But coming back to the question, who should claim an individual’s success? The country of birth, or of citizenship (and what of multiple passport holders), or of ethnicity (mixed inheritances?), or where the actual work was done? IMO seems an irrelevant question. Let the individual decide, what they identify with? Could be single or multiple. Meanwhile, let others bask in the reflected glory of others. And cases like Raducanu can be a bridge across cultures!

Monday, September 13, 2021

BookMarks #87: A Bear, A Dog and A Kangaroo

Title: A Bear, A Dog and A Kangaroo: Three Comedy Memoirs… with Teeth and Claws 
Author: Tony James Slater 
Genre: Travelogue, Memoirs 
Published: 2020 

This is not one but a collection of three books: “That Bear Ate My Pants”, “Don’t need the Whole Dog” and “Kamikaze Kangaroos”. They narrate the adventures of the author Tony Slater, a person who will not be bound by a regular job but rather go around gathering experiences and making money as it comes through volunteering and temporary jobs. The adventures take him across Ecuador, USA, UK, Thailand, Myanmar, Australia and New Zealand and more. 

The first book is set in Ecuador where he has a volunteering gig at a animal shelter. The main sources of hilarity are Tony’s attempts at proving himself to be “a man” and his inability to speak the Spanish language, leading to often deadly situations for himself. 

The second book, while mainly about his adventures in Thailand, where he volunteers at a animals clinic and has a job as a diving trainer, also throws more light on his family. It starts in USA, where he is on a holiday with his mother and sister and friends. Then there is an attempt to flip a house in his country Wales, which is also a part of a reality show on real estate business. Throw in some paid volunteering for medical purposes (to earn money), a trip on a sailboat and even a stint in the Territorial Army. Life in Thailand comprises mostly about partying, getting drunk, and losing stuff and making regular trips to Burma for visa renewal.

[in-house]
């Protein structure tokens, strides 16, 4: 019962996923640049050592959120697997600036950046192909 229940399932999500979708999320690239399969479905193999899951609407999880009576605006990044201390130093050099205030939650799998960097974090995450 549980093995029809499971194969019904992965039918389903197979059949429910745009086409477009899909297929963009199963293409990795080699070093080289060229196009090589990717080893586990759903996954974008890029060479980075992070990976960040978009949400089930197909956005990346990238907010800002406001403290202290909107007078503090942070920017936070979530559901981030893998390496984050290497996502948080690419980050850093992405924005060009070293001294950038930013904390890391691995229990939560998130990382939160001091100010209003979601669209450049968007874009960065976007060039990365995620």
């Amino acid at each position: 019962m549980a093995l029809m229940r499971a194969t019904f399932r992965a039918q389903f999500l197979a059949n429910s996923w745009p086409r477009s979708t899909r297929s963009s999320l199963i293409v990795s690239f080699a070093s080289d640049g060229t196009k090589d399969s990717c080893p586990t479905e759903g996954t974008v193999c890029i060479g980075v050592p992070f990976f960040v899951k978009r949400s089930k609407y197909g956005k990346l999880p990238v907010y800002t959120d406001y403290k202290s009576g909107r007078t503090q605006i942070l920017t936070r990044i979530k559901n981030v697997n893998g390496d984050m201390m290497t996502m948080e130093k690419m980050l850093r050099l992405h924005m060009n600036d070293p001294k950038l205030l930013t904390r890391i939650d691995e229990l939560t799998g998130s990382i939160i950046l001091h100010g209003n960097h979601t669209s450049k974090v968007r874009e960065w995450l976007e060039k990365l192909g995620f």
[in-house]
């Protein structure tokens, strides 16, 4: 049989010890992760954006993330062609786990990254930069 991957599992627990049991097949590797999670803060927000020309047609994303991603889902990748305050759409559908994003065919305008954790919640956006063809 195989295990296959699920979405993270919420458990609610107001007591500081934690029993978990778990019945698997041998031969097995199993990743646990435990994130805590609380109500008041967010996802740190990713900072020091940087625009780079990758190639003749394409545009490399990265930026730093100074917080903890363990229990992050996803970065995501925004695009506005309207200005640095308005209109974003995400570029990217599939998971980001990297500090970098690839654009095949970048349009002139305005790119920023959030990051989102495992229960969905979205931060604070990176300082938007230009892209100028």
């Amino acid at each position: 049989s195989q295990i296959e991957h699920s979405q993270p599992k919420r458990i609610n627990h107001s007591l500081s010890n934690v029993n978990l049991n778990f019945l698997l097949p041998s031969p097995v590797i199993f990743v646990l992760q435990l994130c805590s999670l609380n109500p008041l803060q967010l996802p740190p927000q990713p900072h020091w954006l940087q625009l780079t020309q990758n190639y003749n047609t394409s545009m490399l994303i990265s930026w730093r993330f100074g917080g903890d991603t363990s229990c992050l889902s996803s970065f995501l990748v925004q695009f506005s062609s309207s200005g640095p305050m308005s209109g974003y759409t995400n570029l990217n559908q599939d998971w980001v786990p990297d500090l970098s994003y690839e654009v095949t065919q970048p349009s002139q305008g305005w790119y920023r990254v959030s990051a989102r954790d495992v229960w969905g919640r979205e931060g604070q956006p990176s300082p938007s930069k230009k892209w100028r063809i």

The third book are the adventures in the great Australian outback, where he along with his sister and a friend make journeys by van and hiking. In between, they also do temporary jobs to make a living. Finally they end up in New Zealand, where they are working on a ski resort. 

The books are long (1700+ pages combined), there is the regular comedy although some of it gets a tad boring. We barely see the touristy side of the places he stays, but its more of the actual stay which is described. And across the pages Tony, his quirks and the friendships he forges keep growing on the reader, as we vicariously live the adventures though him. Not exactly a life most people would be interested in, but it does grow on you. 

Previously on BookMarks: Three Men in a Boat

Monday, September 06, 2021

LearnNBlog #19: The Hydrogen Rainbow

Climate change concerns have propelled the shift from fossil fuels to alternates in the quest for cleaner energy resources. 

In high school chemistry, Hydrogen was described as a colourless gas. Yet today when we hear talk of a green economy, it is the various shades of Hydrogen hogging the headlines. But what exactly do the different colours signify? The colours indicate the source of Hydrogen and how it has been produced. The primary ones are as follows (and it is an ever expanding spectrum) 
  • White: Naturally occurring but of limited commercial value. 
  • Brown/Black: Produced by transforming coal into gas. 
  • Grey: Produced from Natural Gas through Steam Forming. The most common process currently